I think they trust that if it's for real, we're not trying to fake them. I once gave a talk in Japan, and the Japanese are quite well behaved in their lecture format, and tend to nod, or shake their heads, in agreement. I first talked about Wish You Were Here. So I asked them if they thought the man on fire was real. So they said, "Yes". I said, "You think that what I do is burn people for art?!" And they went "No, no, no!". I replied "So you think it's faked?" They said "Yes." "So you think I try and cheat my audience, or the Floyd's audience, by doing something that is faked?" So they said "No, no, no!" so they got very confused! [laughs] It was a real hoot.

Likewise in Japan, a similar story was for Led Zeppelin's Presence, one of my favourite pieces, I have to say, mostly as I was so surprised that they ever took it. I mean, it's kind of like a piece of kitsch, but not. Anyway, the black object as it became to be know, was painted on the side of a hollow pillar, in black, so if you tapped it, you'd get a response. Underneath it, I cut a hole, the same shape, in the hollow pillar, it was also black because there was no light in the pillar.

I was doing this Q&A in Japan, in a different city this time, and my interpreter said there's a man here who's been a fan of Zeppelin for twenty-five years, and is desperate for you to talk about Presence, so I did.

So I told him all about Presence, and about what the object meant, and that it was in every walk of life, and I tapped the black thingie, and he nodded his head, and then I put my hand through the hole, and he fell over. It was extraordinary! He was so shocked. And he wouldn't let me put his hand through the hole. He would not let me. His friends were laughing all over the place, and they kept saying to him "Put your hand through the hole". But he would not. Because it was twenty five years of an illusion that he'd just realised was a trick on him too. Because you see it is not an object, it has no moulding, it has no shadow, it's just a funny shaped hole.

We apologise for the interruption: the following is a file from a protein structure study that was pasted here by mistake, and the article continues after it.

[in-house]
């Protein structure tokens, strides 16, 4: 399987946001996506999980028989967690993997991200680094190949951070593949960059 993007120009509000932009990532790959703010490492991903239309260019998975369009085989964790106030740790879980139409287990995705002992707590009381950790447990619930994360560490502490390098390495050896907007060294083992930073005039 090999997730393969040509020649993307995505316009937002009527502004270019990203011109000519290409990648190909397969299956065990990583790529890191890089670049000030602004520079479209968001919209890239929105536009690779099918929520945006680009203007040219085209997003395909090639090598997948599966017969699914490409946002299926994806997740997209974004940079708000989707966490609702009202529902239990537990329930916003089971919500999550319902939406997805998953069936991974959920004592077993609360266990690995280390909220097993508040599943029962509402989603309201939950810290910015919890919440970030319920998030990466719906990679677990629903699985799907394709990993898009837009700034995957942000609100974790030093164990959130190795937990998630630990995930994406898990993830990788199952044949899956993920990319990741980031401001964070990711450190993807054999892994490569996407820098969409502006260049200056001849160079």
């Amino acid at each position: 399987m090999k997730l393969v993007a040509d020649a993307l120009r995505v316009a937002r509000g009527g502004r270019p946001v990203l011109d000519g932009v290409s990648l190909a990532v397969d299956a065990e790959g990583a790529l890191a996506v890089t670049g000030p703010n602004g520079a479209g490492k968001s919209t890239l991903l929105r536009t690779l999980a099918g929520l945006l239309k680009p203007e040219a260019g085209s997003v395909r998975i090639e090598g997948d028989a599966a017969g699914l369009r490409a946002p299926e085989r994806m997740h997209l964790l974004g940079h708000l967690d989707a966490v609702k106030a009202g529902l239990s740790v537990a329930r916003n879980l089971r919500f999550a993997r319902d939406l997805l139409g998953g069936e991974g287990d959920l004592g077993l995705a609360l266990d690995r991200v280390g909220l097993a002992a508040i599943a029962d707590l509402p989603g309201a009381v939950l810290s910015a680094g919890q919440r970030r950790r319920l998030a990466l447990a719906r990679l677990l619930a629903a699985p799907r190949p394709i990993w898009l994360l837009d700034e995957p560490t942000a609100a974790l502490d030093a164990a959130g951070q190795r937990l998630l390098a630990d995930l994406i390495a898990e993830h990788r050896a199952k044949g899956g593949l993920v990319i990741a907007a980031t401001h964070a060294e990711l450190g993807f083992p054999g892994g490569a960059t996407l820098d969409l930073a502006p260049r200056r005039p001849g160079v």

So Zeppelin don't have to be there, any more than the hole is. Which is why Zeppelin called it Presence, because they don't have to be there. Robert Plant says that Presence was "one of the best bits of synchronicity between sound and picture." I didn't know he thought that.

Listen, I don't even know if the Floyd like Dark Side. Do they like it, do you think? [laughs] Now there's a contentious question!

I'm sure they probably do...

Have they told you? They've not told me.

No, but then I've not asked them...

Me neither. I only presume so, because I got employed again. But that's a whole other ballgame...

Our thanks to Storm for our fascinating afternoon together. Images within this article are © Storm Thorgerson/StormStudios.

As Storm and co are in effect self-publishing the book, The Raging Storm is available to purchase from There, you can find the limited edition hardback, along with a very limited deluxe edition that comes with a special print and is signed by Storm.

As a Brain Damage visitor though, we've arranged a very special, exclusive discount. You can get £5 off the hardback edition (therefore each book costs £30 plus p&p instead of the recommended price of £35 plus p&p). To do this, you need to enter the special promo code of STORM DAMAGE in the voucher area at the bottom of the checkout process. Please note the code is case sensitive, so enter it in CAPITALS. The discount should then be applied, and you'll see that your basket total has reduced.